The bylaws contain the procedures and rules that the nonprofit is going to use for holding board meetings, electing directors and officers, and taking care of all other corporate formalities required in the state.
The conflict of interest policy is a collection of rules laid down to ensure that all decisions made by the Board of Directors benefit the organization’s cause and not the agendas of individual members.
A copy of the bylaws and conflict of interest policy does not need to be filed with the state. However, it should be kept on file and used as your nonprofit’s internal operating manual.
5. Select an Alaska nonprofit startup corporation structure
There are various types of nonprofit organizational structures in Alaska as follows:
- Mutual benefit corporations: This type of nonprofit corporation is a type of organization similar to other mutual benefit corporations found in common law nations. These corporations may or may not opt for state and IRS tax-exemptions.
- Public benefit corporations: Public benefit NPOs are created for charity purposes and act as a civic league or social welfare organization. Public benefit corporations include religious and charitable organizations formed to generate public and social good.
- Mutual benefit common interest development corporations: These are the nonprofit formations created under the Davis Stirling Common Interest Development Act to administer common interest development, such as a homeowner’s association.
- Religious organizations/corporations: These nonprofits are solely for religious purposes, such as a church.
6. Prepare and file nonprofit Articles of Incorporation
Every Alaska nonprofit must file Articles of Incorporation. The purpose of the Articles of Incorporation is to document when and where the nonprofit was created and make a note of other information that is important to verify the organization’s existence.
In order to be eligible to apply for tax-exempt status for the nonprofit in Alaska, your Articles of Incorporation must state the following:
The Alaska nonprofit’s purpose must be limited to one or more of the following categories:
- Preventing cruelty to animals or children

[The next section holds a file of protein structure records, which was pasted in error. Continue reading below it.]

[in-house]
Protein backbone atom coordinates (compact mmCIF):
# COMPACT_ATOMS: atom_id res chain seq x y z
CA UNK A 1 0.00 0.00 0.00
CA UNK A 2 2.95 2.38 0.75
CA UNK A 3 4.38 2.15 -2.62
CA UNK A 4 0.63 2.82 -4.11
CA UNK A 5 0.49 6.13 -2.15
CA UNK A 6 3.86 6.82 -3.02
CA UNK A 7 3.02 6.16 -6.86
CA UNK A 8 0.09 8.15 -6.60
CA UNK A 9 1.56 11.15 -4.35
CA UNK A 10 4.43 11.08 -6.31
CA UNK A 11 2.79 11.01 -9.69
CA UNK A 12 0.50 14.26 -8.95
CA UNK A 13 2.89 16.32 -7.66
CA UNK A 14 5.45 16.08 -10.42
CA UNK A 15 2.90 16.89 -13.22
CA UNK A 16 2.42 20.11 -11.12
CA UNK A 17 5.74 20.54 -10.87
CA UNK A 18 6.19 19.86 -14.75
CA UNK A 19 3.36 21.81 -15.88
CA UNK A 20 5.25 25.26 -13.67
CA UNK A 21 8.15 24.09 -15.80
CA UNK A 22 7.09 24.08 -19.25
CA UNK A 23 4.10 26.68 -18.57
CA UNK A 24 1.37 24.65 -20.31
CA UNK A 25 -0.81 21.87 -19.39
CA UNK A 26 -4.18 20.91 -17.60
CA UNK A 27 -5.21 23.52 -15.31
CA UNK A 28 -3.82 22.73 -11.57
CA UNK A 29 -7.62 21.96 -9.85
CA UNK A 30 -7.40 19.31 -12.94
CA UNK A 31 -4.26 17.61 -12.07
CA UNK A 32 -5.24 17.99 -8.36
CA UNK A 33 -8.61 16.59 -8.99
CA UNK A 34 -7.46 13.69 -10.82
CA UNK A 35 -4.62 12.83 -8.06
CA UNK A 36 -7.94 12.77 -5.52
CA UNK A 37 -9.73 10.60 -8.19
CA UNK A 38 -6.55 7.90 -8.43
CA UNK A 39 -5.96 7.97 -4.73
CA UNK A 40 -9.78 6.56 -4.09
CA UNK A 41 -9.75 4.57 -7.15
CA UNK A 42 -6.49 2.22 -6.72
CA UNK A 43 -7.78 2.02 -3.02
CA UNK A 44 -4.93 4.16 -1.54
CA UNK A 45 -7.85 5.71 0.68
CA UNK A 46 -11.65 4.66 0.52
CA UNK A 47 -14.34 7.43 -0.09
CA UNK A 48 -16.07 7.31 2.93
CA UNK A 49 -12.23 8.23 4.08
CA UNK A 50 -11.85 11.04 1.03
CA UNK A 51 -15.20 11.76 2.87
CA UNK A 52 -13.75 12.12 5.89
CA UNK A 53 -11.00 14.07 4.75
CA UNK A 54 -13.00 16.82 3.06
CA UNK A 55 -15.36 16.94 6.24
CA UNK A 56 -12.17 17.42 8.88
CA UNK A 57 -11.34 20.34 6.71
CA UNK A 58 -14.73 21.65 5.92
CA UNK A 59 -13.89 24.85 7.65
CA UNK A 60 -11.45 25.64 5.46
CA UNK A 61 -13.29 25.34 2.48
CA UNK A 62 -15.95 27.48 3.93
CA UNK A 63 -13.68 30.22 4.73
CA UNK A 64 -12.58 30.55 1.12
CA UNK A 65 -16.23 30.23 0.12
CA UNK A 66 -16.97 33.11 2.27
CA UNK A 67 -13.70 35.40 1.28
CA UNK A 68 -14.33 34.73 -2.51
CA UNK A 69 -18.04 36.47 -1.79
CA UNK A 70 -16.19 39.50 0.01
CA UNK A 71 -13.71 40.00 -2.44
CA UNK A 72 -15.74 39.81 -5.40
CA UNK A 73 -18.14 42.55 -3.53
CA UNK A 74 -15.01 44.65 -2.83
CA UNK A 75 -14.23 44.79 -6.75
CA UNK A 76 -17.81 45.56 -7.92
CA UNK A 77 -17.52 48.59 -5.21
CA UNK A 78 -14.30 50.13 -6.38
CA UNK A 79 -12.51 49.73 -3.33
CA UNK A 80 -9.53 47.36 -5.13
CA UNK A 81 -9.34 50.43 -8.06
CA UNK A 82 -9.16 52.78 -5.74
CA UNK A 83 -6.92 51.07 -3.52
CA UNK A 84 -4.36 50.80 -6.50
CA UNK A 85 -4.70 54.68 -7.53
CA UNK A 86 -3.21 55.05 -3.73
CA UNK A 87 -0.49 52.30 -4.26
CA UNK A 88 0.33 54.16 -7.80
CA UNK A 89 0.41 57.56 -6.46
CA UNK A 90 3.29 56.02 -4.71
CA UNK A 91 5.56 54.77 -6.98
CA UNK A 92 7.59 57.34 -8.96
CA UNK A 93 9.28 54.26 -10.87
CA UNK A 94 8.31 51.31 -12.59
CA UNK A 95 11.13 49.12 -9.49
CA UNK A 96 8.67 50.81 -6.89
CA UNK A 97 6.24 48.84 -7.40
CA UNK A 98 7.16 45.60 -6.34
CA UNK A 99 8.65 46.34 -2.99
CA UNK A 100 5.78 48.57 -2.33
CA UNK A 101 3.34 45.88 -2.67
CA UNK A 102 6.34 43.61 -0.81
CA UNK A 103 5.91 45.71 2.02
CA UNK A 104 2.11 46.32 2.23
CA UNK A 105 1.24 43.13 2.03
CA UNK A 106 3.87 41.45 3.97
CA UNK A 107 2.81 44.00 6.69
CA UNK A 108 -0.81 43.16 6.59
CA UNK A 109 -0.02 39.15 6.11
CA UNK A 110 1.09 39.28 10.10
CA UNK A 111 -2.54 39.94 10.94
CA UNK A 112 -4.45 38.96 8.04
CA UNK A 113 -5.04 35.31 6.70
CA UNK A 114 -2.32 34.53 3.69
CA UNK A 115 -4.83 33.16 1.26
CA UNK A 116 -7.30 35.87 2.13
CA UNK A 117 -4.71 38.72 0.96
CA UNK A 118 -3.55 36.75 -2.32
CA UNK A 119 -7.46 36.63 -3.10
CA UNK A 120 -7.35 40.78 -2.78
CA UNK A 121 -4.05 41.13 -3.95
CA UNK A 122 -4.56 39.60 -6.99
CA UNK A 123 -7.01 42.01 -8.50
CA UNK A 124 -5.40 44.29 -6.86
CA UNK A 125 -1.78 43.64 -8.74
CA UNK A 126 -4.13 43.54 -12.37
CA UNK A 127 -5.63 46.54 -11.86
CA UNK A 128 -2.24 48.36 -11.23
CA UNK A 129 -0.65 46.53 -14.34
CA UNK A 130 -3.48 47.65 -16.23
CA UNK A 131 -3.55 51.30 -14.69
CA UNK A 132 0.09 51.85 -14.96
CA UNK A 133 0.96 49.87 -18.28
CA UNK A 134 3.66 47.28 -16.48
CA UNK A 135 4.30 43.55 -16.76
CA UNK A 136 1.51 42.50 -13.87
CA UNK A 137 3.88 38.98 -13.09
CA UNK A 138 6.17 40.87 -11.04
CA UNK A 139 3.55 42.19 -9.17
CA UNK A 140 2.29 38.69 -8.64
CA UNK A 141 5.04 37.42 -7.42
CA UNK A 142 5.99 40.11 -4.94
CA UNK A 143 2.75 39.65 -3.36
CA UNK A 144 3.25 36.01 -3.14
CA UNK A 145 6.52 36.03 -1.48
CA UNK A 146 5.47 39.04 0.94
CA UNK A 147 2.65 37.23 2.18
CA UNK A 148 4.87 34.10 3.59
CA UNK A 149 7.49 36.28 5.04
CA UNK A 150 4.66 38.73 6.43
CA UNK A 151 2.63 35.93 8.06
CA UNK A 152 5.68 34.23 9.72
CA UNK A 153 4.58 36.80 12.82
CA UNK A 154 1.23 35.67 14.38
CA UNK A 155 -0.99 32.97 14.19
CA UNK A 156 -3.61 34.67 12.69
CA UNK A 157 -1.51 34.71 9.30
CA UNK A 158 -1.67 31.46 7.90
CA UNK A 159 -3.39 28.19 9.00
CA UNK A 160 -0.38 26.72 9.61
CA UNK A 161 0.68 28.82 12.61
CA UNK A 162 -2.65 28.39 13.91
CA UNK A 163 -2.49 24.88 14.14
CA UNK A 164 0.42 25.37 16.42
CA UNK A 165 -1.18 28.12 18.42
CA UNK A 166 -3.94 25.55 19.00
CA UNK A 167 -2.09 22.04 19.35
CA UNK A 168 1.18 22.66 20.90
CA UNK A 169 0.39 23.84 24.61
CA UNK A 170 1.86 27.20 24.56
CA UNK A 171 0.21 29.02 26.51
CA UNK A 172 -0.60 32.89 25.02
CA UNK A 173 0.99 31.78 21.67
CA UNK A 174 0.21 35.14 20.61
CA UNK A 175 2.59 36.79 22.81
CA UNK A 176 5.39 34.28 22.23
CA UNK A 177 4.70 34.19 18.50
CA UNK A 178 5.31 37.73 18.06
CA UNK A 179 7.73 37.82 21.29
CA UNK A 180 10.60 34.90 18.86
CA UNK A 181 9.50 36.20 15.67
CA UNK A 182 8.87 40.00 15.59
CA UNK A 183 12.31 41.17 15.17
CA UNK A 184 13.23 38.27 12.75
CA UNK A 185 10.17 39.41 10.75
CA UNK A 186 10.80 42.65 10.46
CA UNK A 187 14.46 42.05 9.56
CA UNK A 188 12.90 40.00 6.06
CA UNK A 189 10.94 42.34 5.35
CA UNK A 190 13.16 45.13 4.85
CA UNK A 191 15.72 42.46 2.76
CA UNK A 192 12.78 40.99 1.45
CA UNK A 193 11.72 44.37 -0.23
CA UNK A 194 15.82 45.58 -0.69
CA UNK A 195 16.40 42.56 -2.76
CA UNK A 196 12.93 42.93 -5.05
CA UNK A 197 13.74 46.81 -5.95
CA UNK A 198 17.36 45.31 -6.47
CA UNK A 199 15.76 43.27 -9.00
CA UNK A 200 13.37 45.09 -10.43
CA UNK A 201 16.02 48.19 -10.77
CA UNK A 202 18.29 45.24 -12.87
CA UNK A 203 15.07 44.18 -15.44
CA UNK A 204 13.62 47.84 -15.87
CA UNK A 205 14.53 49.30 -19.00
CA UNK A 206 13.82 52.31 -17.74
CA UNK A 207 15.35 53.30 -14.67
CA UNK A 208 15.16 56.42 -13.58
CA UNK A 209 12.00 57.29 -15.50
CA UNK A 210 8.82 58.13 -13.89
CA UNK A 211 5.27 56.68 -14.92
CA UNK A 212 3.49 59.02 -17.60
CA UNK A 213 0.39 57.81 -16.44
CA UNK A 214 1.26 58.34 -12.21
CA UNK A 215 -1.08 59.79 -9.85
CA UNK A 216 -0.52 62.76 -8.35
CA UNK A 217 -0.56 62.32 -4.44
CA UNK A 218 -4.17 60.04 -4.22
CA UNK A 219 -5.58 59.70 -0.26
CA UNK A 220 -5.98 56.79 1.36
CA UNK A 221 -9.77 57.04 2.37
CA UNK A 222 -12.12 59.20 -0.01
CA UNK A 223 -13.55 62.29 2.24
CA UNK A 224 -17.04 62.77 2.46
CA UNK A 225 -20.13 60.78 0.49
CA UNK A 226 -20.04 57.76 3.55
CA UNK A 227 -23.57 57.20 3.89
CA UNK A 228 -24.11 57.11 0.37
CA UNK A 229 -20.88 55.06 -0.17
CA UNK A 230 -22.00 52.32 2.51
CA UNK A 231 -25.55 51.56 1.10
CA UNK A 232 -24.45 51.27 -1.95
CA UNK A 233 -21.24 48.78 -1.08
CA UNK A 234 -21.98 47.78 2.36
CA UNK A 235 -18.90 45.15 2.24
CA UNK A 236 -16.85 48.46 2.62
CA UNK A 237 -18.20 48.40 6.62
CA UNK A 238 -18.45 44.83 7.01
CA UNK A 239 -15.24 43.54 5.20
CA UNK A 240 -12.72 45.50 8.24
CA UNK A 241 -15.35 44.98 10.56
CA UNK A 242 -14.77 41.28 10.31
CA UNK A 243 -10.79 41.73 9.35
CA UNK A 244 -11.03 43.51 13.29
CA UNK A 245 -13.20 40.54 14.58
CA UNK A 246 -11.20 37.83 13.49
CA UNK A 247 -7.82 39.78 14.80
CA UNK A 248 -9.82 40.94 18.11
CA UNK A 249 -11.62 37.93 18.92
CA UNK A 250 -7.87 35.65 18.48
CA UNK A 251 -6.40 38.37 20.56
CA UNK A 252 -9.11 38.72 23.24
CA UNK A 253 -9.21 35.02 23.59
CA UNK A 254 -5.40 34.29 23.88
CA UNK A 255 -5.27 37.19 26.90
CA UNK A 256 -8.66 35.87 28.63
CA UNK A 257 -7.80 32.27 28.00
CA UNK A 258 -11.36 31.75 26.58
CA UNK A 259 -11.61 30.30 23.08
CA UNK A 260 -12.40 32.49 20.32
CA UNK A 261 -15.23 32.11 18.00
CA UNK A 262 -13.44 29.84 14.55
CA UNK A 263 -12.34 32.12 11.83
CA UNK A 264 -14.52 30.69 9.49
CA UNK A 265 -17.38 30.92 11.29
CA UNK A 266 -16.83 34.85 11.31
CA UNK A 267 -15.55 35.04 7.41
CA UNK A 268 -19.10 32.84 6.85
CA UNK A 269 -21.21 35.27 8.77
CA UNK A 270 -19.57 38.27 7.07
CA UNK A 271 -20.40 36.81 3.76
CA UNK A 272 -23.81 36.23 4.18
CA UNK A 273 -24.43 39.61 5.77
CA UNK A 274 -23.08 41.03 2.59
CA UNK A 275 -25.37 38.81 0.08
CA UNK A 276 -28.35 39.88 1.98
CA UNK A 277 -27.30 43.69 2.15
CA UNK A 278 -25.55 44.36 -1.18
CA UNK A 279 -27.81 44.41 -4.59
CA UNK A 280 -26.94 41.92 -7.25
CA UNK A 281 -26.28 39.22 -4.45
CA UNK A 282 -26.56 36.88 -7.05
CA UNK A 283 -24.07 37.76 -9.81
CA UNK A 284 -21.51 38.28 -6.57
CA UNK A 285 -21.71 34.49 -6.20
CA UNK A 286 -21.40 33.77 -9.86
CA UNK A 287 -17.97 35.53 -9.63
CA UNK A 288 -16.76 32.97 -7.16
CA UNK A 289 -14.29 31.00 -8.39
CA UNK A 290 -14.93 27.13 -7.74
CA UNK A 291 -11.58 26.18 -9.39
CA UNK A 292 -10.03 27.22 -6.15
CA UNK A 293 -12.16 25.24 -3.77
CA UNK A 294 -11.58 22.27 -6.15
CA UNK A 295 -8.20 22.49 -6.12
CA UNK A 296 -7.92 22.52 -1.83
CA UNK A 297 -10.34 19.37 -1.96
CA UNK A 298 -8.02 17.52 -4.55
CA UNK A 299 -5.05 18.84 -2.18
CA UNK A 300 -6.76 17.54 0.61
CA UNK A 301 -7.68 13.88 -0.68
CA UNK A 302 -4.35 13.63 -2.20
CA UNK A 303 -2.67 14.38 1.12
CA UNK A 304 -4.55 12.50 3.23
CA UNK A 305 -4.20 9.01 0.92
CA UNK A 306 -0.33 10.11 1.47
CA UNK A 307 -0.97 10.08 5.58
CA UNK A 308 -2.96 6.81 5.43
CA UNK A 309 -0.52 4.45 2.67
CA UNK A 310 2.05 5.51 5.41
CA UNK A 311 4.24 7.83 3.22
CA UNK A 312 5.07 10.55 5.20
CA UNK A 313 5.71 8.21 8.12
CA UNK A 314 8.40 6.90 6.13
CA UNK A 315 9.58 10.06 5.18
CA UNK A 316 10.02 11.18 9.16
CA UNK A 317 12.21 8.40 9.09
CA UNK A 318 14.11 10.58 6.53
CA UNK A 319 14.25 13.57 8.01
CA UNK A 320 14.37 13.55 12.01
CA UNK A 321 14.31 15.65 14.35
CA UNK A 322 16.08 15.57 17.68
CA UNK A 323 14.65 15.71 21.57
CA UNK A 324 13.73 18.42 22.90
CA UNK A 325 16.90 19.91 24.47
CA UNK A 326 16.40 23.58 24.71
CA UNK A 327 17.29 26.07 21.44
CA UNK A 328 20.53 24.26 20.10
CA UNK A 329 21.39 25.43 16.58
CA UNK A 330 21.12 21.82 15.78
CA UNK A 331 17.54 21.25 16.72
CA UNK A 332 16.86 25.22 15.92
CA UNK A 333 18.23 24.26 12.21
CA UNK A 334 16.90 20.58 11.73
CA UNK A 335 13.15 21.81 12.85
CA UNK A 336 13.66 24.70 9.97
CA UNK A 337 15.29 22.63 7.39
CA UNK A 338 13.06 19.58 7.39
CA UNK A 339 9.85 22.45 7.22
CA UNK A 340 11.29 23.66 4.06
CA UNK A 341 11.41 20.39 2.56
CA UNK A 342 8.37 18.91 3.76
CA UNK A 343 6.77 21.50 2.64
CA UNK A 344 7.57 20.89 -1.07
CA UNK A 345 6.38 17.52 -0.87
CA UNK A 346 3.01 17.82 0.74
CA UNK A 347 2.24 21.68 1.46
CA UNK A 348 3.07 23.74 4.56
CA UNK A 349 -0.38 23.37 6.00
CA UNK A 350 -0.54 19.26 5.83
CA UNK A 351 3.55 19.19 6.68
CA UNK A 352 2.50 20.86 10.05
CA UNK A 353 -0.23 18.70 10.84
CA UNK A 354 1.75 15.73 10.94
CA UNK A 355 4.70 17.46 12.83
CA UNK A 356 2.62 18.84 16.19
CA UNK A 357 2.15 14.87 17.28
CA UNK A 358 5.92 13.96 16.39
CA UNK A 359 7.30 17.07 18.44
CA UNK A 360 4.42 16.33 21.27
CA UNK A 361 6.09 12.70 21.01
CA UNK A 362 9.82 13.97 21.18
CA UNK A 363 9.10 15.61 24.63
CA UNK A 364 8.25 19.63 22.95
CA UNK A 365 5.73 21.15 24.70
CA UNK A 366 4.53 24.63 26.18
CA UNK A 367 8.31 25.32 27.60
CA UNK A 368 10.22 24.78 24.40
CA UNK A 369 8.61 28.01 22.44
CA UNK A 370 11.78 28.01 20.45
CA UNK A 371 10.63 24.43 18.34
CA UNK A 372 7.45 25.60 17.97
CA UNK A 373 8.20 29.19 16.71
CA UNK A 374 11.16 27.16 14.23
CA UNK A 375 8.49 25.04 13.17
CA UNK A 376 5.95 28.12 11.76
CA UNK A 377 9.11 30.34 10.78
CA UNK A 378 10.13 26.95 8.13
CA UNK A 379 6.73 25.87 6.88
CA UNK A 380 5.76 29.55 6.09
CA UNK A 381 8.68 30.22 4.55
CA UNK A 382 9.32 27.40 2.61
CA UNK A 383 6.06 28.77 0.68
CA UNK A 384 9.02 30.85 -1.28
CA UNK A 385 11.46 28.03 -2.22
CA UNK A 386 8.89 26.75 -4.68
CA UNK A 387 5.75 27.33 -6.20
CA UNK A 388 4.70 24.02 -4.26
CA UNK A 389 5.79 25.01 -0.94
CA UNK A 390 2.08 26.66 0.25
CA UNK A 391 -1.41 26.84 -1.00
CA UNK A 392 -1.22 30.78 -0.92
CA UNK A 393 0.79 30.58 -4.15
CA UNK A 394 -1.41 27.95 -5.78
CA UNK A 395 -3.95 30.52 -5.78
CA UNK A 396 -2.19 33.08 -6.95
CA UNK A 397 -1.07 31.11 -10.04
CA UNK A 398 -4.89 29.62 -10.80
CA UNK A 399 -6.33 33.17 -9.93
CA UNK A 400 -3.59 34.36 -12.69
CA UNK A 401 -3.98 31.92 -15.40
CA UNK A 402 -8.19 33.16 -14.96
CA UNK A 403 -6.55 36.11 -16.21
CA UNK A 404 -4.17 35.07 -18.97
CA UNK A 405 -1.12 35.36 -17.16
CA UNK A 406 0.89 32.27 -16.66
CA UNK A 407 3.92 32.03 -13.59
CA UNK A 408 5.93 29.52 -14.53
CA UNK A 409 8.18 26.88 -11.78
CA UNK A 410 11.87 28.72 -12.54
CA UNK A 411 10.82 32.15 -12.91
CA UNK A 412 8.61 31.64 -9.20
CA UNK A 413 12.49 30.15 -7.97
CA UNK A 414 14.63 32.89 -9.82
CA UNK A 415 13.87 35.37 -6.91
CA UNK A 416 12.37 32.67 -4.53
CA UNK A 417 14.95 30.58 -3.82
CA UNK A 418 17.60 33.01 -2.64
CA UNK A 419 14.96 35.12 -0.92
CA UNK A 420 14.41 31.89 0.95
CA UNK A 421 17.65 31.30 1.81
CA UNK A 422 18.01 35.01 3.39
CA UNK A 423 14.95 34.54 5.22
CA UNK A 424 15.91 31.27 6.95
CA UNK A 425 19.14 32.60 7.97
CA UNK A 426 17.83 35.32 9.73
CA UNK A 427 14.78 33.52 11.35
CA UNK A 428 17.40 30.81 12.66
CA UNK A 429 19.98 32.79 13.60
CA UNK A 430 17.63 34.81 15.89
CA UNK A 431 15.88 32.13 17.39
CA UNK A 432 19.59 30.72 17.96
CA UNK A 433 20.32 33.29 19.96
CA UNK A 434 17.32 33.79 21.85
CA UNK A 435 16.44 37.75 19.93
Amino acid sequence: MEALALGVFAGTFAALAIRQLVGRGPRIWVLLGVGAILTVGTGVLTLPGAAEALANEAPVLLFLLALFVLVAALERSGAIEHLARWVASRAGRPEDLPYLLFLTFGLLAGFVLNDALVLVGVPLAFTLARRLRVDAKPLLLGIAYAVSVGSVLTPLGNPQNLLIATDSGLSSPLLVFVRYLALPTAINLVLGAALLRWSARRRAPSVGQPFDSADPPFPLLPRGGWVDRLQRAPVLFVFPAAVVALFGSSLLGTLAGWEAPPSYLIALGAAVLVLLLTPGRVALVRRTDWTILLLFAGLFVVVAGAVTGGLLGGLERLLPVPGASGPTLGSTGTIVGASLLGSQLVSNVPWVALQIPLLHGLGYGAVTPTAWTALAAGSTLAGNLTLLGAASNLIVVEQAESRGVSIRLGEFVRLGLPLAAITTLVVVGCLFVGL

- Fostering national or international amateur sports competition
- Testing for public safety
You must state what the assets of the nonprofit are going to be used for, and in the event that the organization is dissolved, what happens to the assets.
In order to qualify for tax-exempt status in Alaska, the assets of the nonprofit organization can only be used for the purposes approved under section 501c3.
Additionally, the Articles of Incorporation can contain a provision that limits the personal liability of the nonprofit director for monetary damages for the breach of fiduciary duty as a director.
State of Alaska Corporations Section
P.O. Box 110806
Juneau, AK 99811-0806
You’ll need to submit two copies of the Articles of Incorporation. The first copy will be stamped as “filed” from the date of filing and kept in the commissioner’s office. The second copy will be attached to a certificate of incorporation and returned to you at a later date.
7. File an initial report
The timeframe to file the initial report is within six months of incorporation, and you may file via mail or online.
8. Secure an EIN (Employer Identification Number)
Your EIN or Employer Identification Number is also referred to as a Federal Tax Identification Number and is often used to identify a business entity. Ultimately, it is a Social Security number for your nonprofit.
The Alaska nonprofit EIN is required whether you plan on hiring employees or not. The benefits of an EIN include:
- Being used for Federal and State tax purposes (990 returns)